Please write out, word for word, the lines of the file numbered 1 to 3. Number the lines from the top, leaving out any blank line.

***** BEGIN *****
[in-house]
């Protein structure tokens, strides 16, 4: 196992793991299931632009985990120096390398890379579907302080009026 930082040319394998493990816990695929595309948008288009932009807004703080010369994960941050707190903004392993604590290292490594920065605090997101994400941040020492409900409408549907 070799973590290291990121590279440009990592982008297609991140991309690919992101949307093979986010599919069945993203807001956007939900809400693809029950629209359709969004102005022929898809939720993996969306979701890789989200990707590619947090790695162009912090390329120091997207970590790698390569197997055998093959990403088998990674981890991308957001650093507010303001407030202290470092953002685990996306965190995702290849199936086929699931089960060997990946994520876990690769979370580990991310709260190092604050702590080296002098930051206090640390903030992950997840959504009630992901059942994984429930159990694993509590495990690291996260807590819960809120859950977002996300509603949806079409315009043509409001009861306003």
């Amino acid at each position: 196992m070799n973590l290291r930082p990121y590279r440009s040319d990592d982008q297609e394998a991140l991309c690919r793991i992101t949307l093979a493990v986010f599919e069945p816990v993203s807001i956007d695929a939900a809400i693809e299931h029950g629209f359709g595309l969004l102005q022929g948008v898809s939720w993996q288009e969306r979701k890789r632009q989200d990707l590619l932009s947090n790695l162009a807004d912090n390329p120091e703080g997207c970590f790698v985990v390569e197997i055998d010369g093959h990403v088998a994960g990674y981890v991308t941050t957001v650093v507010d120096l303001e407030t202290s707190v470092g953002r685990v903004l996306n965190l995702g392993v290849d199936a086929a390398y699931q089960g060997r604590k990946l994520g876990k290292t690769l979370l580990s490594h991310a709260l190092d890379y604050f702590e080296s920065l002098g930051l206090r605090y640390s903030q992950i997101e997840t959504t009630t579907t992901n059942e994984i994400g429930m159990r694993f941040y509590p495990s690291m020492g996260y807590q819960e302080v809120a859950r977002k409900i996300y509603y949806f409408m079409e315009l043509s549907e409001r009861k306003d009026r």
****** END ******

[in-house]
């Protein structure tokens, strides 16, 4: 196992793991299931632009985990120096390398890379579907302080009026 930082040319394998493990816990695929595309948008288009932009807004703080010369994960941050707190903004392993604590290292490594920065605090997101994400941040020492409900409408549907 070799973590290291990121590279440009990592982008297609991140991309690919992101949307093979986010599919069945993203807001956007939900809400693809029950629209359709969004102005022929898809939720993996969306979701890789989200990707590619947090790695162009912090390329120091997207970590790698390569197997055998093959990403088998990674981890991308957001650093507010303001407030202290470092953002685990996306965190995702290849199936086929699931089960060997990946994520876990690769979370580990991310709260190092604050702590080296002098930051206090640390903030992950997840959504009630992901059942994984429930159990694993509590495990690291996260807590819960809120859950977002996300509603949806079409315009043509409001009861306003």
């Amino acid at each position: 196992m070799n973590l290291r930082p990121y590279r440009s040319d990592d982008q297609e394998a991140l991309c690919r793991i992101t949307l093979a493990v986010f599919e069945p816990v993203s807001i956007d695929a939900a809400i693809e299931h029950g629209f359709g595309l969004l102005q022929g948008v898809s939720w993996q288009e969306r979701k890789r632009q989200d990707l590619l932009s947090n790695l162009a807004d912090n390329p120091e703080g997207c970590f790698v985990v390569e197997i055998d010369g093959h990403v088998a994960g990674y981890v991308t941050t957001v650093v507010d120096l303001e407030t202290s707190v470092g953002r685990v903004l996306n965190l995702g392993v290849d199936a086929a390398y699931q089960g060997r604590k990946l994520g876990k290292t690769l979370l580990s490594h991310a709260l190092d890379y604050f702590e080296s920065l002098g930051l206090r605090y640390s903030q992950i997101e997840t959504t009630t579907t992901n059942e994984i994400g429930m159990r694993f941040y509590p495990s690291m020492g996260y807590q819960e302080v809120a859950r977002k409900i996300y509603y949806f409408m079409e315009l043509s549907e409001r009861k306003d009026r």